Impact of early human milk on sepsis and health-care costs in very low birth weight infants


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Abstract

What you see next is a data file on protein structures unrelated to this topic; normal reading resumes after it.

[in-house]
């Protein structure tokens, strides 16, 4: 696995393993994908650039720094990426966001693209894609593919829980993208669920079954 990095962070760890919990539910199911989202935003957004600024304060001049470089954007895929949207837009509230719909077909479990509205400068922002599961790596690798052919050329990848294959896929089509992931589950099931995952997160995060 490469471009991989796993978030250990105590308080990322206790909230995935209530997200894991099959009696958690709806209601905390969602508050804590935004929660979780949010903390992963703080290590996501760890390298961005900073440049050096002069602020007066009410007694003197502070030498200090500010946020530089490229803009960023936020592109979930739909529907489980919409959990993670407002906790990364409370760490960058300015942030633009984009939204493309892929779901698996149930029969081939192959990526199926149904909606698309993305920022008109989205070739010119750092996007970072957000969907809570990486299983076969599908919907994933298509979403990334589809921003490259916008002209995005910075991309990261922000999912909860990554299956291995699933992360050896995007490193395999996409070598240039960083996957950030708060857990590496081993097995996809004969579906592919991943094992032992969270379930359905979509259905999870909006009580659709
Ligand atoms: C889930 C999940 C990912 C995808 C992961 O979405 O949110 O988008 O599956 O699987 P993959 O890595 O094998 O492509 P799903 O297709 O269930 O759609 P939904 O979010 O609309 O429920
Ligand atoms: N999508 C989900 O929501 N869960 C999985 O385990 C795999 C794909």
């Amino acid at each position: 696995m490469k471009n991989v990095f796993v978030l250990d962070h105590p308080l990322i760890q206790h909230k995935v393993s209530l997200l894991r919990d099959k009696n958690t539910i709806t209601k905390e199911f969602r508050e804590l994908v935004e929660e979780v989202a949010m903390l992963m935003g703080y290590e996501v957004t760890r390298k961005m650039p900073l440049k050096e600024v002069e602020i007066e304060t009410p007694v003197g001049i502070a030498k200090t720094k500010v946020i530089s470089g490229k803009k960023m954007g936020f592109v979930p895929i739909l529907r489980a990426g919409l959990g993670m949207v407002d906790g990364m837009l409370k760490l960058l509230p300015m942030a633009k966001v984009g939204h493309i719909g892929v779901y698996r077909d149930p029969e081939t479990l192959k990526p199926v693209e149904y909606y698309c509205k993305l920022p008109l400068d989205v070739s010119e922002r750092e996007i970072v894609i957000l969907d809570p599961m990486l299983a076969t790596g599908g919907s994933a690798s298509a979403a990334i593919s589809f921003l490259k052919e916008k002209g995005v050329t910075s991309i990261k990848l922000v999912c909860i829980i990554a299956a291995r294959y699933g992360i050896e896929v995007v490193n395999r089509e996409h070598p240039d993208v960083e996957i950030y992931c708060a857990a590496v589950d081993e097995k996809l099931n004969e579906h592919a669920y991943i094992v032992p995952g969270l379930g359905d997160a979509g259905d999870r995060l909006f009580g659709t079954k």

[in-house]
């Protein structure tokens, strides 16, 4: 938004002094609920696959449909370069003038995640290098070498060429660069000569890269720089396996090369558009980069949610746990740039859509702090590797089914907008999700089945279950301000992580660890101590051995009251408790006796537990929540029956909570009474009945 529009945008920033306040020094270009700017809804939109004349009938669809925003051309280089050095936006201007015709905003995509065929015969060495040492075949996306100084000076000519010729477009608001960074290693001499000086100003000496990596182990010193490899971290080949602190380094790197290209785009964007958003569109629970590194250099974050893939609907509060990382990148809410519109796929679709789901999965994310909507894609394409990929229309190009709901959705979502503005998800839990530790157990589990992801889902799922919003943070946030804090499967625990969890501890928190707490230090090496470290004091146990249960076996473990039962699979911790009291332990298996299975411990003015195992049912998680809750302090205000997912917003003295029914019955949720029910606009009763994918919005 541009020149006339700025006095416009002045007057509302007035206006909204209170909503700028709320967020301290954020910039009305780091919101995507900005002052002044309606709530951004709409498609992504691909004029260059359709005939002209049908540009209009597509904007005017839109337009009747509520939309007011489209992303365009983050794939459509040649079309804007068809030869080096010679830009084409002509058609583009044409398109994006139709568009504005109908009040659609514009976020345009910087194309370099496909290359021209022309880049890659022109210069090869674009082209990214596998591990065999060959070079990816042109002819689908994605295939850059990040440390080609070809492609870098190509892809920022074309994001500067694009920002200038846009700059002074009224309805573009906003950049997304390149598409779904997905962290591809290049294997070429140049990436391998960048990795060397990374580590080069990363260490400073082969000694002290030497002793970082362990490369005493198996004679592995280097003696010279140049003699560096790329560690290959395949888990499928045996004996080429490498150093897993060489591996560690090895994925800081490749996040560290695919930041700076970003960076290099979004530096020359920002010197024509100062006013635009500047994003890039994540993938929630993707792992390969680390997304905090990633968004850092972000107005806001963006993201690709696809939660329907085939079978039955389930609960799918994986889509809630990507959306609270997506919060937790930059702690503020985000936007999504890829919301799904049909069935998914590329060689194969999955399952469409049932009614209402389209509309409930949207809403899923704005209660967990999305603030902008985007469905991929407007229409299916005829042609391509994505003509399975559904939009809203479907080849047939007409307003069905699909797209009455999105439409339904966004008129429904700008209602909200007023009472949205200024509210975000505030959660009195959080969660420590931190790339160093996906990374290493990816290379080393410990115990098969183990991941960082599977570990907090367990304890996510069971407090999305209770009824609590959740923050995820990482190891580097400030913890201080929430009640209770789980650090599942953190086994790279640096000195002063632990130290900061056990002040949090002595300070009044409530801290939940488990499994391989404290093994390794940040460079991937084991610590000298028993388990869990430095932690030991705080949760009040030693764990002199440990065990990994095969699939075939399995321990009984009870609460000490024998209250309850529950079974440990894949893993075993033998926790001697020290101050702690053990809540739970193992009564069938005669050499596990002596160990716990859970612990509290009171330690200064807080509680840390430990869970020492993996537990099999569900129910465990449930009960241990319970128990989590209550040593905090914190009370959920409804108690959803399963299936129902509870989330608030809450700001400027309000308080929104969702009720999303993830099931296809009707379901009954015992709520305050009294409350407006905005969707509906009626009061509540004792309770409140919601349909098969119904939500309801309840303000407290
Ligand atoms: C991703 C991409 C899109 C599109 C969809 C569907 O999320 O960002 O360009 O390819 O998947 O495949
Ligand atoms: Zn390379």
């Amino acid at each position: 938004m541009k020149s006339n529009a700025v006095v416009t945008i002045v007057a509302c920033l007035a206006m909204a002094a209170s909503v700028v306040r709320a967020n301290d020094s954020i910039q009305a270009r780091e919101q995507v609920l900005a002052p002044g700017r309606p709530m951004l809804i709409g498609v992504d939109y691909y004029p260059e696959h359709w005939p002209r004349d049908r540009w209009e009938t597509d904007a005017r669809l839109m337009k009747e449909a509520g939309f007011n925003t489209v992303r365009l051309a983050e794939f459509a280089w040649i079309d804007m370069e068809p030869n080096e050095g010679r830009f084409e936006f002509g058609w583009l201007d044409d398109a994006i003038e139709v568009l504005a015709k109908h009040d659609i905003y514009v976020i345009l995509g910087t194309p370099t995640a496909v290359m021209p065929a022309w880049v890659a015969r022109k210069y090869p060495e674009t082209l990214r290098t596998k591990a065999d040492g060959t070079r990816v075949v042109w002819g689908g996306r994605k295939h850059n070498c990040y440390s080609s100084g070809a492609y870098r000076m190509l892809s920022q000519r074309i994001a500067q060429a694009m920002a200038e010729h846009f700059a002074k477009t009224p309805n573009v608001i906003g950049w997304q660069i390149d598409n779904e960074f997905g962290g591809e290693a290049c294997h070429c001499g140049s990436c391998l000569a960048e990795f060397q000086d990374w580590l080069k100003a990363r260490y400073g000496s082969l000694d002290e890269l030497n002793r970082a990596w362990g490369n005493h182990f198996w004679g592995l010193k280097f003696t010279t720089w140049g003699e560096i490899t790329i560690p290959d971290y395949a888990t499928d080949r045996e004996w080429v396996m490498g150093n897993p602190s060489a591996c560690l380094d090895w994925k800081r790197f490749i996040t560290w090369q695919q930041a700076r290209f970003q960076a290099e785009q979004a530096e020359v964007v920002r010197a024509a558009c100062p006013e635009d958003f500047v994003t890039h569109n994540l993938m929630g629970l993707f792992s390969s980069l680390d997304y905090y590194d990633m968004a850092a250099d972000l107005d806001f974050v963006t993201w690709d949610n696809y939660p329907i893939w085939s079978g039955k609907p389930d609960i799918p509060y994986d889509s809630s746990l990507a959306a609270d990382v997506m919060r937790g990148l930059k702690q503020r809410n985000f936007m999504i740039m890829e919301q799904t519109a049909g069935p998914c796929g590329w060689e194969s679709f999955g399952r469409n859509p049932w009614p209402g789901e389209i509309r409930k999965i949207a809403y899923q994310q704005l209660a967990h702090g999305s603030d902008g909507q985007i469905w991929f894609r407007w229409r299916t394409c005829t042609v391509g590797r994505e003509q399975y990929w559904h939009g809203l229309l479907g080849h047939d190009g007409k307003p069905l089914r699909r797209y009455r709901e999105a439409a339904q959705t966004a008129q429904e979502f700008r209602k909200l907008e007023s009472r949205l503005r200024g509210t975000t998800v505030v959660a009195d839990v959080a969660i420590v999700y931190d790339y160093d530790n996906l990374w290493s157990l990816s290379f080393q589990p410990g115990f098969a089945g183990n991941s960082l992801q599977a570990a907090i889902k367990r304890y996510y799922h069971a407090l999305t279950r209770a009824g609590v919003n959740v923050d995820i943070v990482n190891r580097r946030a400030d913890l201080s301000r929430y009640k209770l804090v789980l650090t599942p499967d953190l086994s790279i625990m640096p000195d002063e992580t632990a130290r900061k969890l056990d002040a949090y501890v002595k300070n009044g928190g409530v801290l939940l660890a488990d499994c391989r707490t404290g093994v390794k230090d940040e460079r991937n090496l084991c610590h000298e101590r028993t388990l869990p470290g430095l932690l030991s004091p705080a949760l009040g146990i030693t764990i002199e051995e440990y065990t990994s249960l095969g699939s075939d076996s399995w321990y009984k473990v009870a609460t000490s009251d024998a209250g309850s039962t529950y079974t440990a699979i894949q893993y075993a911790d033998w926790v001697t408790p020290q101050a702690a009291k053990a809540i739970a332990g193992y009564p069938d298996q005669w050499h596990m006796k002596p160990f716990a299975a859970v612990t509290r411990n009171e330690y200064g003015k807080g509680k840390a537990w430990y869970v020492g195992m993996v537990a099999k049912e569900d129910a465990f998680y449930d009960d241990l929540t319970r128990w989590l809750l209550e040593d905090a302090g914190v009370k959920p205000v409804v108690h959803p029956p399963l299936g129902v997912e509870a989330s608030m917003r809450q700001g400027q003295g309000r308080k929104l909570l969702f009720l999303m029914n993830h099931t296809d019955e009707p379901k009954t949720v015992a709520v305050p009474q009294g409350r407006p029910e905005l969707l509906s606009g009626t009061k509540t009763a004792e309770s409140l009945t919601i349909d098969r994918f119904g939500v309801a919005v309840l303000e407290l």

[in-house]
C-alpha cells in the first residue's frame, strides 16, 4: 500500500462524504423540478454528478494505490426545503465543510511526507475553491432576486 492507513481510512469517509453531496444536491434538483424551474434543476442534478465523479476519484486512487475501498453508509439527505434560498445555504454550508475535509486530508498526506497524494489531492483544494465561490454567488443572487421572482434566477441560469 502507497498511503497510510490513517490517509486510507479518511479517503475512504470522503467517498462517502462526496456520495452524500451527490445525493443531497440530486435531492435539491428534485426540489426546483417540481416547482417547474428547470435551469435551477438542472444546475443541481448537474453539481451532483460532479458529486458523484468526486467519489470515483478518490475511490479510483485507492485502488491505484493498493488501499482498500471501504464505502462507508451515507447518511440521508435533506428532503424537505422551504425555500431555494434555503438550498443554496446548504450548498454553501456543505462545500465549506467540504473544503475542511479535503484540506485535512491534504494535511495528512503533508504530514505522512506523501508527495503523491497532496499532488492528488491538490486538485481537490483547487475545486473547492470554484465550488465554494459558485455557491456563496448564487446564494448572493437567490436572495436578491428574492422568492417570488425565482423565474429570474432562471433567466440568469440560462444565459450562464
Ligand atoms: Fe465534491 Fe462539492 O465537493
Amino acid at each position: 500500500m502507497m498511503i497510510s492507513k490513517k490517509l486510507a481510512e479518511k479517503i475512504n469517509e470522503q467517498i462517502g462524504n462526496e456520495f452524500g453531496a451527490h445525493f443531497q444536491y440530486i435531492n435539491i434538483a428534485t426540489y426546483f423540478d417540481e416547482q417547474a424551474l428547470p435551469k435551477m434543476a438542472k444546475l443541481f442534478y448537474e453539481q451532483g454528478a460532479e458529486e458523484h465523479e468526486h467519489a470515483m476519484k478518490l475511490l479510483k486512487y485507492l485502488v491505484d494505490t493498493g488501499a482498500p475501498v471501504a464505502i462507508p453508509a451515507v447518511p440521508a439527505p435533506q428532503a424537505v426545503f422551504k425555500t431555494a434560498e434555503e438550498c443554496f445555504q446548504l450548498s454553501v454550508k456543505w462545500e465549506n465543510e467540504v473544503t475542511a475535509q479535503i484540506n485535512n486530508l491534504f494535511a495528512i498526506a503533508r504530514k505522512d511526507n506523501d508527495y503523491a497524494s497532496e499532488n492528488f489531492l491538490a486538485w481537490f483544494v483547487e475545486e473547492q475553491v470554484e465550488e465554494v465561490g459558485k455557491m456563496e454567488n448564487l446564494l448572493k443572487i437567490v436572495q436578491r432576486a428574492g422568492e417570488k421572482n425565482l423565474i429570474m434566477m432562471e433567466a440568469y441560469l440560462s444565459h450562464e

OBJECTIVE:To study the incidence of sepsis and neonatal intensive care unit (NICU) costs as a function of the human milk (HM) dose received during the first 28 days post birth for very low birth weight (VLBW) infants.STUDY DESIGN:Prospective cohort study of 175 VLBW infants. The average daily dose of HM (ADDHM) was calculated from daily nutritional data for the first 28 days post birth (ADDHM-Days 1–28). Other covariates associated with sepsis were used to create a propensity score, combining multiple risk factors into a single metric.RESULT:The mean gestational age and birth weight were 28.1 ±2.4 weeks and 1087±252 g, respectively. The mean ADDHM-Days 1–28 was 54±39ml kg-1 day-1 (range 0–135). Binary logistic regression analysis controlling for propensity score revealed that increasing ADDHM-Days 1–28 was associated with lower odds of sepsis (odds ratio 0.981, 95% confidence interval 0.967–0.995, P = 0.008). Increasing ADDHM-Days 1–28 was associated with significantly lower NICU costs.CONCLUSION:A dose-response relationship was demonstrated between ADDHM-Days 1–28 and a reduction in the odds of sepsis and associated NICU costs after controlling for propensity score. For every HM dose increase of 10 ml kg-1 day-1, the odds of sepsis decreased by 19%. NICU costs were lowest in the VLBW infants who received the highest ADDHM-Days 1–28.

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